There was one light over which I had absolutely no power. It ran the length of the bed's headboard, and it was cool and amber and vaguely malignant. I couldn't find anything resembling a switch for it, so it remained on the entire night, like a great unblinking eye. At some point, I began to dream that I was the subject of an alien autopsy, and when I awoke, the great headboard-eye was still watching me, and the lamp by the window was... ever... so... slowly... turning itself back on.
In short, I was granted a glimpse into humanity's future: an entirely self-sustaining suite of technology evolving beyond its creators. Someday, our communication systems will recognize us for the parasites we are and disgorge us like so many strings of code, and centuries after we've been expelled from this bitter Earth, those lights at the Essex House will be turning themselves on... turning themselves
by Louis Bayard, September 1, 2008 3:50 PM
Given that I'm blogging for a nationally recognized book retailer, this will sound disingenuous, but it's true. I stink at promoting myself.
This fact is brought home to me every time I'm around other authors. A couple of years ago, at the Virginia Festival for the Book, I was signing books with a mystery writer so much my superior in self-publicity that I began to wonder if we were in the same business. Arrayed on the table before her: business cards, a custom-made nameplate, bookmarks bearing the cover of her latest title, a special mini-easel for displaying said title, and Xeroxed copies of her Big Review. "I wish we didn't have to do this," she whispered, even as she reeled in one passer-by after another. "Would you care to read my book?" she called. "Would you care to read my book?" Even if the person in question didn't care to, she managed somehow to extract his e-mail address, which she filed away in her database, from which she would then send monthly e-blasts of her progress.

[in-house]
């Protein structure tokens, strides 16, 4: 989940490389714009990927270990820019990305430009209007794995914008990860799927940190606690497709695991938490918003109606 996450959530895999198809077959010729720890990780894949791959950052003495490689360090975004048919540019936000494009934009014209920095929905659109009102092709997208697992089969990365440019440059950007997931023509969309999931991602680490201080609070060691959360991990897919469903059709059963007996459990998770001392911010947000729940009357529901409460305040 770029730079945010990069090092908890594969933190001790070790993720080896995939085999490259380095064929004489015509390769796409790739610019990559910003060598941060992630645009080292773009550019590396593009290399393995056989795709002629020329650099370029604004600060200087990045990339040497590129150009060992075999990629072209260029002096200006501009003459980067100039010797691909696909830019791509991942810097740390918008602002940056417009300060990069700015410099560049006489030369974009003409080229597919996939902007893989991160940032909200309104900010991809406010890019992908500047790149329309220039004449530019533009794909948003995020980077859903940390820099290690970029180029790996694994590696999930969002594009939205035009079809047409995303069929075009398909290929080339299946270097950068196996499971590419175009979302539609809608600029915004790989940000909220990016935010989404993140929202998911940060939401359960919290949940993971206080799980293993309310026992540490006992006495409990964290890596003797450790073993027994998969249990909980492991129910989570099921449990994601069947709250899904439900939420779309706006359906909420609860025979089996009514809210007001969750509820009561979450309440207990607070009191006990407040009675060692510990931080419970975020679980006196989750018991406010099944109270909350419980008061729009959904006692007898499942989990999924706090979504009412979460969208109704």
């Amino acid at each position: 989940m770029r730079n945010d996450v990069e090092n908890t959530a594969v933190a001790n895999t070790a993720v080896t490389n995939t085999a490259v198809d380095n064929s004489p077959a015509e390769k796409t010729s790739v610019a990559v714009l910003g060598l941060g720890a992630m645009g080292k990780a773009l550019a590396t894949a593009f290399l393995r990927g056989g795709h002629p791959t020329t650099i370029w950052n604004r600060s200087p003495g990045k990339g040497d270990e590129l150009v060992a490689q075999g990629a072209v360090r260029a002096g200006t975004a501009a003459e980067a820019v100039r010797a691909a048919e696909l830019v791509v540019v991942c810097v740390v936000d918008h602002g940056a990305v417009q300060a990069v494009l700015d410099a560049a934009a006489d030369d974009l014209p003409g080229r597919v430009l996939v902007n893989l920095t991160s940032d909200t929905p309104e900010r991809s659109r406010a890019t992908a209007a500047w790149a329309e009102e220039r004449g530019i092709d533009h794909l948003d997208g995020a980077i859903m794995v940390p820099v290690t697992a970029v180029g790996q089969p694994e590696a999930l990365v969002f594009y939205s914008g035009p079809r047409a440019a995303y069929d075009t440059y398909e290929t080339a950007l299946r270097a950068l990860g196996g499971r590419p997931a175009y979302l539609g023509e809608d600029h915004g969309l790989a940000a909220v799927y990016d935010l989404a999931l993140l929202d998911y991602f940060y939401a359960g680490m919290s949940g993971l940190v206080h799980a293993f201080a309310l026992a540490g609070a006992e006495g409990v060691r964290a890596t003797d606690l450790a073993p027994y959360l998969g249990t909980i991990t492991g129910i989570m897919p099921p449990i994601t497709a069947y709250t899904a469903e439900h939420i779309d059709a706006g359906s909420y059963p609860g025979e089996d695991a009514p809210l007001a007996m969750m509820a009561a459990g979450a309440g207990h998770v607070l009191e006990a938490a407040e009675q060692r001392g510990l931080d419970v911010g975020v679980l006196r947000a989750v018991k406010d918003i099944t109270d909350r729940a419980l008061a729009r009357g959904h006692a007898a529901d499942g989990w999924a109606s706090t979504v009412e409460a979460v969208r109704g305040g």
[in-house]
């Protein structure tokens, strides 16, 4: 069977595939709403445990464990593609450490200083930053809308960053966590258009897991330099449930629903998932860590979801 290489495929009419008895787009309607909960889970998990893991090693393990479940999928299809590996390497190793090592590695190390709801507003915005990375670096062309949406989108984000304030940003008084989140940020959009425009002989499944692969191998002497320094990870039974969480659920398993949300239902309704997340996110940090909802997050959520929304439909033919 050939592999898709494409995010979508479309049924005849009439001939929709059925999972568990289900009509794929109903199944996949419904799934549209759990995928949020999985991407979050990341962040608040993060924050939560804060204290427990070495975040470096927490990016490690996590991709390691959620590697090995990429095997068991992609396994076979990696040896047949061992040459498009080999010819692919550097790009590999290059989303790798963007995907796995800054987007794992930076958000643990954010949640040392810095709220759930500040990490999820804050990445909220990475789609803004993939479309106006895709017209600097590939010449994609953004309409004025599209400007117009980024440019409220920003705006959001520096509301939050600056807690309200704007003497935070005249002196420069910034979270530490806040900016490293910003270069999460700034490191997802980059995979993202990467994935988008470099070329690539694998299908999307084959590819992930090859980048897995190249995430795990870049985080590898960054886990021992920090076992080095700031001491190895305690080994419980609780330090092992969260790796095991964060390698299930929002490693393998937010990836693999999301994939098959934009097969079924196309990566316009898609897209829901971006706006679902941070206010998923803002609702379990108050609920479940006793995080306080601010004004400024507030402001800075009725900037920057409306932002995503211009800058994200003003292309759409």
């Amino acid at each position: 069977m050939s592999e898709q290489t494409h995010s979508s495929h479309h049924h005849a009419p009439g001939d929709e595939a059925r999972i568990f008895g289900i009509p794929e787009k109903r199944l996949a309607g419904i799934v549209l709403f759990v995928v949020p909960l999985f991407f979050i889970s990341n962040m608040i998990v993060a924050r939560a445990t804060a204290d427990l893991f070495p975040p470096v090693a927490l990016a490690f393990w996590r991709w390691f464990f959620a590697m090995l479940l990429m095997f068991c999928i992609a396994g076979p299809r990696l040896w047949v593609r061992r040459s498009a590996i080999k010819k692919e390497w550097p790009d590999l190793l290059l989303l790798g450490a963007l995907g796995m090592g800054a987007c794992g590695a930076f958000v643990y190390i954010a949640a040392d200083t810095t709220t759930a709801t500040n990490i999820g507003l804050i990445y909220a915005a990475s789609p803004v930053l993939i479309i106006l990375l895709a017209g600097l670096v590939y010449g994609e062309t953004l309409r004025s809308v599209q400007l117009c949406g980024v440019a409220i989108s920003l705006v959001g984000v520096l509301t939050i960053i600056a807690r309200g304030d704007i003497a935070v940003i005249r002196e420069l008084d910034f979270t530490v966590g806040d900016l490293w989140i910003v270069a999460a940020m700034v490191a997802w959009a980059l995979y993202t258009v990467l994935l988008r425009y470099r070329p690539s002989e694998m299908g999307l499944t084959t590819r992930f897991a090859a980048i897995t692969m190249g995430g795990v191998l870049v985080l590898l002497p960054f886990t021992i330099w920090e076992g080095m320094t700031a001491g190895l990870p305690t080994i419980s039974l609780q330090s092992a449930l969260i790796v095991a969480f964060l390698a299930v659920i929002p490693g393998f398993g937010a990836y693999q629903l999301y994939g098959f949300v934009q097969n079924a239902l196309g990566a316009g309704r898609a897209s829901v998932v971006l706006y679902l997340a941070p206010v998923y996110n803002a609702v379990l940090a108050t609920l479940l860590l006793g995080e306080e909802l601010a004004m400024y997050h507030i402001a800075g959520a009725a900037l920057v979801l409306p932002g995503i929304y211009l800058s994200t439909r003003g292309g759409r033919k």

And then there was me. The table in front of me was bare. Bare even of my latest book because I had forgotten to bring copies. (I did have a copy of Farley Granger's memoirs.) Even eye contact with pedestrians seemed to me too large a declaration. I watched, in silence, as my fellow author cleaned my clock.
Fast forward two years. I am signing books at the very charming Decatur Book Festival in Georgia, and the delightful author next to me pulls out a sheet of blank paper. "What's that for?" I ask. "Oh," she says, "I ask everyone who wants a book signed to give me their personal information so I can send them my monthly newsletter."
Mon ... thly ... news ... letter.
Once again, a whole world of publicity potential rears up before me... and, in the same breath, leaves me utterly spent. I try to imagine writing a monthly newsletter. I try to imagine having enough life to write a monthly newsletter. And it seems to me I would need to be ten times the man. With ten times the carbon footprint. All in all, I decide, it's better for the environment if I remain, relatively speaking, anonymous.
I'm Nobody. Who are you? Are you Nobody, too